Resident accuracy of joint line palpation using ultrasound verification

Monica E. Rho*, Samuel K. Chu, Aaron Yang, Farah Hameed, Cindy Yuchin Lin, Peter J. Hurh

*Corresponding author for this work

Research output: Contribution to journalArticle

12 Scopus citations

Abstract

Objective: To determine the accuracy of knee and acromioclavicular (AC) joint line palpation in Physical Medicine and Rehabilitation (PM&R) residents using ultrasound (US) verification. Design: Cohort study. Setting: PM&R residency program at an academic institution. Participants: Twenty-four PM&R residents participating in a musculoskeletal US course (7 PGY-2, 8 PGY-3, and 9 PGY4 residents). Methods: Twenty-four PM&R residents participating in an US course were asked to palpate the AC joint and lateral joint line of the knee in a female and male model before the start of the course. Once the presumed joint line was localized, the residents were asked to tape an 18-gauge, 1.5-inch, blunt-tip needle parallel to the joint line on the overlying skin. The accuracy of needle placement over the joint line was verified using US. Main Outcome Measures: US verification of correct needle placement over the joint line. Results: Overall AC joint palpation accuracy was 16.7%, and knee lateral joint line palpation accuracy was 58.3%. Based on the resident level of education, using a value of. P<.05, there were no statistically significant differences in the accuracy of joint line palpation. Conclusions: Residents in this study demonstrate poor accuracy of AC joint and lateral knee joint line identification by palpation, using US as the criterion standard for verification. There were no statistically significant differences in the accuracy rates of joint line palpation based on resident level of education. US may be a useful tool to use to advance the current methods of teaching the physical examination in medical education.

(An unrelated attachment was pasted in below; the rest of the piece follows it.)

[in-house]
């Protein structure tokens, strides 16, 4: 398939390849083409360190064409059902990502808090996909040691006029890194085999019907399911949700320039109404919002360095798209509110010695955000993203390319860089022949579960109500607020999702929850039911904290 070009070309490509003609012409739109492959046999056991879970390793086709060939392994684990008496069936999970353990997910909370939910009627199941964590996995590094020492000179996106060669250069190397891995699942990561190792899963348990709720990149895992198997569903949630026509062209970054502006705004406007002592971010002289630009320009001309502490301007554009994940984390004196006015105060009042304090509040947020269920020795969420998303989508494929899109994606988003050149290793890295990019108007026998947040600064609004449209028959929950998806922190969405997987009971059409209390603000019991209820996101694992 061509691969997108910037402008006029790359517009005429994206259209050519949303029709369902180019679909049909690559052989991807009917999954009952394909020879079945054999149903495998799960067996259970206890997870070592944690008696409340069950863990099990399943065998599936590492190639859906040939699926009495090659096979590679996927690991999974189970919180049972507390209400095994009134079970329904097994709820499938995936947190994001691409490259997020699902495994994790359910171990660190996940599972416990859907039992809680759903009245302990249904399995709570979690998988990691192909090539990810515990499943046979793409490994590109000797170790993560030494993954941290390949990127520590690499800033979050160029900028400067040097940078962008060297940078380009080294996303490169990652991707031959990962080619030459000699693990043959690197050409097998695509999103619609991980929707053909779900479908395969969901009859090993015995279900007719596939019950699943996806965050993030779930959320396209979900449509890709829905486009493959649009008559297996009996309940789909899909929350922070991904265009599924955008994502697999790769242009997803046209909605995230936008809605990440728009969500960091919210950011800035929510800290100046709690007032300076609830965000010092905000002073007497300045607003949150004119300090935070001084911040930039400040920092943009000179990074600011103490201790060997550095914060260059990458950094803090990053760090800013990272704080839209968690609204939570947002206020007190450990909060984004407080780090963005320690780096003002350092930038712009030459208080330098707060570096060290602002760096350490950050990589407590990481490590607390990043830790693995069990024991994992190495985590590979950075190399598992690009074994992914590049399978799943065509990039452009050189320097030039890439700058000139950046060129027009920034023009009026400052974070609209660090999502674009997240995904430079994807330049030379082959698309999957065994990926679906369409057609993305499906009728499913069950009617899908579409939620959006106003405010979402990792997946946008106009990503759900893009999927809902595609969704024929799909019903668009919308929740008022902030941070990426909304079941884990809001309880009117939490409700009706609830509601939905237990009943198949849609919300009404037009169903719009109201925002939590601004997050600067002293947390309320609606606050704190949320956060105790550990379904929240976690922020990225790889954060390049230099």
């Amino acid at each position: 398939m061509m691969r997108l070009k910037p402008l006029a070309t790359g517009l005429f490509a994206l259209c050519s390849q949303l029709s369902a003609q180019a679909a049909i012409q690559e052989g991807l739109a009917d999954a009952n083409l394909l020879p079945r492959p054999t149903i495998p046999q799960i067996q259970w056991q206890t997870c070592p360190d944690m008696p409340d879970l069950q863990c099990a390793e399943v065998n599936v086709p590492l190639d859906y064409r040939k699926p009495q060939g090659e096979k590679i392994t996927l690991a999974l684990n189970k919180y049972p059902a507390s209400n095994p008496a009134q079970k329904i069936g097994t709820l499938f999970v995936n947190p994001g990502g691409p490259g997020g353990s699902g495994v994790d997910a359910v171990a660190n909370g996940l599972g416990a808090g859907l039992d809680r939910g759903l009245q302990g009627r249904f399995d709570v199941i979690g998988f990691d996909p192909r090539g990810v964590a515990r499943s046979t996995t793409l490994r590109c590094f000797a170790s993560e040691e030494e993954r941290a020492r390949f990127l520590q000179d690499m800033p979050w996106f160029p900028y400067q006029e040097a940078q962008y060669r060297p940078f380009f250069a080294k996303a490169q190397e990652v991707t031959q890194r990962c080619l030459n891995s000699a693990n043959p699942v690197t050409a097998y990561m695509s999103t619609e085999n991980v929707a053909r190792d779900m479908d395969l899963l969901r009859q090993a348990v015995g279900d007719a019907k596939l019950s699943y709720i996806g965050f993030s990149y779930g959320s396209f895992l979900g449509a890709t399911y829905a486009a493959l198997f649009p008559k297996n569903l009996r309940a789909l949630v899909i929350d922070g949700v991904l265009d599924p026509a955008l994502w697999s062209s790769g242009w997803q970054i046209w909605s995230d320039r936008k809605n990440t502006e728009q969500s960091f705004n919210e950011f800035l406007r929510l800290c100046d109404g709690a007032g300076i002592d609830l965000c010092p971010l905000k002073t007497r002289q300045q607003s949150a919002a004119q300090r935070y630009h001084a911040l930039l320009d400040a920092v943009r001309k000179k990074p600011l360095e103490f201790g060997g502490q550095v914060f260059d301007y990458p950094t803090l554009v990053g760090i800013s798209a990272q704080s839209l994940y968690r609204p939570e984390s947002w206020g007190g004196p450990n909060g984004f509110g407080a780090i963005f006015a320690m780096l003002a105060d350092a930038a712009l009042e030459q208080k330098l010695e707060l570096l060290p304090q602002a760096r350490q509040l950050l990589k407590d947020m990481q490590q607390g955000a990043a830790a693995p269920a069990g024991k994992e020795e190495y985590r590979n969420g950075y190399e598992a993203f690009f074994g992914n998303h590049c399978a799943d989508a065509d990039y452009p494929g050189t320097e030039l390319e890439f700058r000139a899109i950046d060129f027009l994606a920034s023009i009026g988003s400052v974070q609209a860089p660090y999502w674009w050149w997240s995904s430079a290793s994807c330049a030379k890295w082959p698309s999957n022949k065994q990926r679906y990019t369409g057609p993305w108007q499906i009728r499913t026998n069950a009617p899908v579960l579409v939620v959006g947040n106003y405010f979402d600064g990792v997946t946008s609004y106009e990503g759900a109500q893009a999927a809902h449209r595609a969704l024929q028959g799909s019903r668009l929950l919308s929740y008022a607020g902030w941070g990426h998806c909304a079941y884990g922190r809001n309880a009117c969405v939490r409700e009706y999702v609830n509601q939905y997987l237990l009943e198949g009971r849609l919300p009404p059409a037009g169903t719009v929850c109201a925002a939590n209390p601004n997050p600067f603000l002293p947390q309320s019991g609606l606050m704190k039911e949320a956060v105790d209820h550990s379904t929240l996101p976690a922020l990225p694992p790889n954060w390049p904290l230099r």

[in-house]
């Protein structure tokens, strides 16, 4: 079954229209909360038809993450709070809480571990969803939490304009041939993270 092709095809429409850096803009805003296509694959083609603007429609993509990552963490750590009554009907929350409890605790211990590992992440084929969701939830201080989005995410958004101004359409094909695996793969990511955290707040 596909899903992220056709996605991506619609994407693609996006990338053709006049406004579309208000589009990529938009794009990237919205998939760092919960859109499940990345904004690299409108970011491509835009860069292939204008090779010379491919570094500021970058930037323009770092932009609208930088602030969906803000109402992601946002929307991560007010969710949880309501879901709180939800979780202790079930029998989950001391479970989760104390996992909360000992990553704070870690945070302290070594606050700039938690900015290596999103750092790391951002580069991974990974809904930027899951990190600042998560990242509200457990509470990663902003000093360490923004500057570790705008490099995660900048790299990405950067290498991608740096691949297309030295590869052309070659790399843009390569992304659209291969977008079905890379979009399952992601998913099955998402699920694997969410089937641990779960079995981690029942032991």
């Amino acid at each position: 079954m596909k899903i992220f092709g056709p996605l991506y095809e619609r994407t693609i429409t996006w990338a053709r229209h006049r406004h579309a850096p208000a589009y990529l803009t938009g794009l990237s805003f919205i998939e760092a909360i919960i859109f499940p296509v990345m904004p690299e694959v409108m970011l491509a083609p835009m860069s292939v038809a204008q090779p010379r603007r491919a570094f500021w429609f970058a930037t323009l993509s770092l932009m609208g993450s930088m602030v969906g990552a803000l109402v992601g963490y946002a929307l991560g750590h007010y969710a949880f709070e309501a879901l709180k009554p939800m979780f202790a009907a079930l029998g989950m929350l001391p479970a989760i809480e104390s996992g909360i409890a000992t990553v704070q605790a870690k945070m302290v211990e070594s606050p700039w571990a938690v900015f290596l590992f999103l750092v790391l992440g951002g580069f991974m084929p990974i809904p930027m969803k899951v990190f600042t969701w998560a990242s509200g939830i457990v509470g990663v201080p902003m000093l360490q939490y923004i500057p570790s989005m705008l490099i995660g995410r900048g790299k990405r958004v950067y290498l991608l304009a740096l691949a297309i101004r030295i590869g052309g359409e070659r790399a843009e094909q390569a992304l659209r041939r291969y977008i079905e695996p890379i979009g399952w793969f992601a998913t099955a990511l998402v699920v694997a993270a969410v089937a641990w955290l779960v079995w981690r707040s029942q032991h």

Original languageEnglish (US)
Pages (from-to)920-925
Number of pages6
JournalPM and R
Volume6
Issue number10
DOIs
StatePublished - Oct 1 2014

ASJC Scopus subject areas

  • Physical Therapy, Sports Therapy and Rehabilitation
  • Rehabilitation
  • Neurology
  • Clinical Neurology

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